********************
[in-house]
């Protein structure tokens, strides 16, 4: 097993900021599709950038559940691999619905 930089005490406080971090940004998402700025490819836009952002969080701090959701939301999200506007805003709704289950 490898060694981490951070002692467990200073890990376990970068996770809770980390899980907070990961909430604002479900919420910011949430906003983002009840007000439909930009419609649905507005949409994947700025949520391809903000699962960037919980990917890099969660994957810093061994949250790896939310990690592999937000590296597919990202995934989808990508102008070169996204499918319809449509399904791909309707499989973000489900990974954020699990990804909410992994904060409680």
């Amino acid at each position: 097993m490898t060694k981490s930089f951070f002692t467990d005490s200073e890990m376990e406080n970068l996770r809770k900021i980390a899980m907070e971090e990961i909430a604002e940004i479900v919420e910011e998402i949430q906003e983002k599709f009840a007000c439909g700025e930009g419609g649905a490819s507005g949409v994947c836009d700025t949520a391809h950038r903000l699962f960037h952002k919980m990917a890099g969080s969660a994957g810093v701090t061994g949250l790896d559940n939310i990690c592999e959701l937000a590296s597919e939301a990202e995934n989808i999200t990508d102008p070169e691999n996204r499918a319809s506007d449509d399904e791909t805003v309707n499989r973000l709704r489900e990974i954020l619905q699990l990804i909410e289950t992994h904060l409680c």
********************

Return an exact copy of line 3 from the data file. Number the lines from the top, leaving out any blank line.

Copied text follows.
């Amino acid at each position: 097993m490898t060694k981490s930089f951070f002692t467990d005490s200073e890990m376990e406080n970068l996770r809770k900021i980390a899980m907070e971090e990961i909430a604002e940004i479900v919420e910011e998402i949430q906003e983002k599709f009840a007000c439909g700025e930009g419609g649905a490819s507005g949409v994947c836009d700025t949520a391809h950038r903000l699962f960037h952002k919980m990917a890099g969080s969660a994957g810093v701090t061994g949250l790896d559940n939310i990690c592999e959701l937000a590296s597919e939301a990202e995934n989808i999200t990508d102008p070169e691999n996204r499918a319809s506007d449509d399904e791909t805003v309707n499989r973000l709704r489900e990974i954020l619905q699990l990804i909410e289950t992994h904060l409680c």